The Humanities Center is grateful for this collaboration with the National Humanities Center, and congratulates these exemplary graduate students again on their participation in this important initiative.
Pictured above: top right Khaleel Abusal; bottom left Meghalee Das; and bottom right Samantha Lack.
2020 Humanities Center-Affiliated Faculty Award Winners
Numerous Humanities Center-Affiliated Faculty were recognized as recipients of 2020 Faculty Honors. Below is a list the faculty members that were honored.
President's Faculty Book Awards
Amy Koerber - 1st place, College of Media and Communication
Megan Condis - 2nd place, College of Media and Communication
Curtis Bauer - 3rd place, College of Arts and Sciences
Barnie E. Rushing, Jr. Faculty Distinguished Research Award - Social Science, Humanities,
and Creative Arts disciplines
Susan Larson, College of Arts and Sciences
President's Excellence in Engaged Scholarship Awards
Aliza Wong, Honors College and College of Arts and Sciences
Rob Peaslee, College of Media and Communication
Andy Gedeon, Museum of Texas Tech University
2020 President's Excellence in Teaching Professorships
Ali Duffy, J.T. and Margaret Talkington College of Visual and Performing Arts
Nancy J. Bell Faculty Excellence in Mentoring Award
Emily Skidmore, College of Arts and Sciences
Zachary Brittsan, College of Arts and Sciences
2020 Integrated Scholars
Emily Skidmore, College of Arts and Sciences
For a complete list of faculty award winners, click here: 2020 Faculty Awards
JUSTICE Art Contest Exhibit opens at First Friday Art Trail
To view photos of the art exhibition, please visit JUSTICE Art Photos.
2020 Visiting Fellow Ross Forman
Ross G. Forman teaches in the English and Comparative Literary Studies Department at the University of Warwick (UK), where he is Associate Professor of Anglophone Nineteenth-century Literature and Culture. Trained at Harvard and Stanford, he specializes in Britain's relationship with East and Southeast Asia (as well as Brazil) during the long nineteenth century. He is the author of China and the Victorian Imagination (Cambridge University Press, 2013), which was a winner of the Rudikoff Prize for Best First Book in Victorian Studies in 2015. He has published in a variety of journals, including Victorian Studies, Victorian Literature and Culture, and Genre, and is author of the chapter on “Empire” in the Cambridge Companion to the Fin de Siècle. He has a piece forthcoming on the reception of the Oscar Wilde trials in Brazil in a special issue of Victorian Literature and Culture, due out in 2020.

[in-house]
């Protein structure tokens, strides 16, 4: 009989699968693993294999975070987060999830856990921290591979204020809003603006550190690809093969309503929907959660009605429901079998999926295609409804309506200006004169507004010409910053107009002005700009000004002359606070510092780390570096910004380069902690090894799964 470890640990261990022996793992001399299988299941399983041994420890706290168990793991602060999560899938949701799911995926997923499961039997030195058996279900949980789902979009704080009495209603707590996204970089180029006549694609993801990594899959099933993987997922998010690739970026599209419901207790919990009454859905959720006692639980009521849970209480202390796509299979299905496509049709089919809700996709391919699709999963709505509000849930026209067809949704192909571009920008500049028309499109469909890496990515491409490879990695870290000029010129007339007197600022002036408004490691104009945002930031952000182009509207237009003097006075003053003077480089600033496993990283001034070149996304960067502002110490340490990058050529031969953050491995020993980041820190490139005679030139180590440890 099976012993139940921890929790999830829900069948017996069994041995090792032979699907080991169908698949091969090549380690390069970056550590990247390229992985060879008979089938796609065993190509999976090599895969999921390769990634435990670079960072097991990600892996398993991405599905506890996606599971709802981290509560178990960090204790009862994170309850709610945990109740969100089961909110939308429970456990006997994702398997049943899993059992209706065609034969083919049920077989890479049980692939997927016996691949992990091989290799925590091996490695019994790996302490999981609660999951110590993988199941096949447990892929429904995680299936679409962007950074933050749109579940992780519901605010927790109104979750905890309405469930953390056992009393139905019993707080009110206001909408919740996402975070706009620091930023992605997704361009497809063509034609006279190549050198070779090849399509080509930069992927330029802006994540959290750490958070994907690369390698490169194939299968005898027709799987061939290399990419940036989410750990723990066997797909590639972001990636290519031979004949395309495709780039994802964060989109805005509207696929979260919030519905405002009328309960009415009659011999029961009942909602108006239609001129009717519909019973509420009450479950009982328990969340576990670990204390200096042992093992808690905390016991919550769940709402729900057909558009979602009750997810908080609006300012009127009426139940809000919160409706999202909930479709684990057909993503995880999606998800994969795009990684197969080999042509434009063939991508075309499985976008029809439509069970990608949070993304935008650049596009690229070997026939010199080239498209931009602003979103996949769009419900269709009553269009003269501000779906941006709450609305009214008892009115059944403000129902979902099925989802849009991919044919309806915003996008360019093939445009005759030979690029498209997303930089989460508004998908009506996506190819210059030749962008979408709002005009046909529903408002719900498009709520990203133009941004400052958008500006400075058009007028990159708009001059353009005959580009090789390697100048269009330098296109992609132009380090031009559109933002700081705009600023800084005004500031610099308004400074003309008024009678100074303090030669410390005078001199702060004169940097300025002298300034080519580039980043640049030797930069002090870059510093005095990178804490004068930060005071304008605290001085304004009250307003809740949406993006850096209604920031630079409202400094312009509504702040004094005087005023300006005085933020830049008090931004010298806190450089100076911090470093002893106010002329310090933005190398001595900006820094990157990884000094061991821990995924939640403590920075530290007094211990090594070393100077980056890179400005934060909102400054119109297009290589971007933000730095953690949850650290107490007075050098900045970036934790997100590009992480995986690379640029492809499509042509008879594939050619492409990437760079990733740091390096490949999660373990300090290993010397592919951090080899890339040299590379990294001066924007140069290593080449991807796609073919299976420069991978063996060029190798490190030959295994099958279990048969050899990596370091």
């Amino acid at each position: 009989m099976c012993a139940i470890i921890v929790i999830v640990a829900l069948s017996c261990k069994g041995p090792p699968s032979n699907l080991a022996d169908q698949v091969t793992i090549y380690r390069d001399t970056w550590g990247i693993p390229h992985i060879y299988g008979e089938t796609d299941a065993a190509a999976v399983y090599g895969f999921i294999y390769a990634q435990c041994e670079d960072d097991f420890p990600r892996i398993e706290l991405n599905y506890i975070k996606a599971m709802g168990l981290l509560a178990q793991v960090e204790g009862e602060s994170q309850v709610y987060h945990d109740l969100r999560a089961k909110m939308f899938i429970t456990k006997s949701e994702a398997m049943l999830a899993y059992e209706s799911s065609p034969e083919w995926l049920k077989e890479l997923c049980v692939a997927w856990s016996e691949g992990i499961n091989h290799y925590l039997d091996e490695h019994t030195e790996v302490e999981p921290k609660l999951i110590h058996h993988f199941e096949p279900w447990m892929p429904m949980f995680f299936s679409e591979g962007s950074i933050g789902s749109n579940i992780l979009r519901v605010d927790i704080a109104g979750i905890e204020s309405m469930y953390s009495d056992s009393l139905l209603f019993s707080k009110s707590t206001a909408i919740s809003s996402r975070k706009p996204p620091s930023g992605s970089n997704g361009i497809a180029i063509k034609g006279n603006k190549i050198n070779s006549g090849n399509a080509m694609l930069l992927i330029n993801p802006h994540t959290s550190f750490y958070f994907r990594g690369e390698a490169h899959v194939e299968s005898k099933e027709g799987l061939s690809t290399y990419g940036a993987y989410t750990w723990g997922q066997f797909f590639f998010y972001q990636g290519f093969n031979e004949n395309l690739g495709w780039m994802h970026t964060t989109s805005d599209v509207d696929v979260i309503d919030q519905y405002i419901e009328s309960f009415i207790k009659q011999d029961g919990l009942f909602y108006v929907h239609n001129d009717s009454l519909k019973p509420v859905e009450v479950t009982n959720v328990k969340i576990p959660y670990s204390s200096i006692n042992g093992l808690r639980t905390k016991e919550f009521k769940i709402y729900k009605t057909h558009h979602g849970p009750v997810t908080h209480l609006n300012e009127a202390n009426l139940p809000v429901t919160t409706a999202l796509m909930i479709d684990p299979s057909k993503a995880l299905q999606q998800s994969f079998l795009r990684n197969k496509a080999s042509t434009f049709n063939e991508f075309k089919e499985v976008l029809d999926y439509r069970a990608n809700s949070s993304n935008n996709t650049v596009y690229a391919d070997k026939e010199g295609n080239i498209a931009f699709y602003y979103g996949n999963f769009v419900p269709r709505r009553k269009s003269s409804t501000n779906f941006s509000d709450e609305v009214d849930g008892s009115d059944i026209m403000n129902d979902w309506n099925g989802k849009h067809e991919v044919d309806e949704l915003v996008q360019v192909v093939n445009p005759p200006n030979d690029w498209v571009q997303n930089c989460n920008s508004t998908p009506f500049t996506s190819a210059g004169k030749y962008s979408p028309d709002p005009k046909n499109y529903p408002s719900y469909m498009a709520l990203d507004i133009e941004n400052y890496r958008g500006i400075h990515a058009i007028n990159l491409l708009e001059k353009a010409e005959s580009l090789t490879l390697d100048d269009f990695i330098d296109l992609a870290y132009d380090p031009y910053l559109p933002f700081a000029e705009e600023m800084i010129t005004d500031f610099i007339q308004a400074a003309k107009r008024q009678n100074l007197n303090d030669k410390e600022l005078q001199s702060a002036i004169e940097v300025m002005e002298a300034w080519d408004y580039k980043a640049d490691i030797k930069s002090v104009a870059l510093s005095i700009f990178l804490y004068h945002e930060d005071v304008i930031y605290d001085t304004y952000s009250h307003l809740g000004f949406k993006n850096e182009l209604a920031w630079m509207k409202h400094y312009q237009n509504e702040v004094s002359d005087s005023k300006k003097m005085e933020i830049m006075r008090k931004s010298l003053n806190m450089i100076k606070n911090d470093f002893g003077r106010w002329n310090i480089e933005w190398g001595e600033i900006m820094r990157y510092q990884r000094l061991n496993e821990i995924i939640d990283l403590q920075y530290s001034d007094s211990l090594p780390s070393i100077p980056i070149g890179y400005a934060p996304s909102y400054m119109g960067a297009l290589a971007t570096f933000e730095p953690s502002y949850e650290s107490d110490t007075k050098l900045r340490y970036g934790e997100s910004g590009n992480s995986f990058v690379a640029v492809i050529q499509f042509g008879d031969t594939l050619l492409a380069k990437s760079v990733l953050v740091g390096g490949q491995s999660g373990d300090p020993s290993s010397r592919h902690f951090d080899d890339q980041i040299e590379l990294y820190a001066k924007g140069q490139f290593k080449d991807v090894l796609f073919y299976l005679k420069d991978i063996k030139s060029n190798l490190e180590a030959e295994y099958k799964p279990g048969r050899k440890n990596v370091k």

His current research is a monograph entitled Asian Matters, British Viewpoints. This project surveys the multiple, nuanced ways in which Britons have been transforming, ingesting, and, indeed, creating Asia since the 1840s. Challenging the primacy of imperialism in India in studies of Britain's role in nineteenth-century globalization, the book undertakes an examination of the material and popular culture generated out of Britain's contact with and investment in East Asia and Southeast Asia. Two key areas of interest are international exhibitions in the 1880s and 1890s, where millions were exposed to the often-interactive displays mounted by/for China and Japan, and foodways, with a particular interest in the development of Asian restaurants (often hosted at the exhibition spaces themselves) and cookbooks. An important element of this study involves archival research on the workers brought over to Britain and its colonies from Asia to staff the restaurants, shops, and performances that the exhibitions fostered. This project engages with the fundamental concepts surrounding what it means to be human and the development and interpretation of human rights during the long nineteenth century.
Dr. Forman will be on campus throughout the 2020 spring semester. He will office in Drane Hall. Please stop by the Humanities Center and get to know this distinguished fellow.
To learn more about Dr. Forman, please visit: ROSS FORMAN.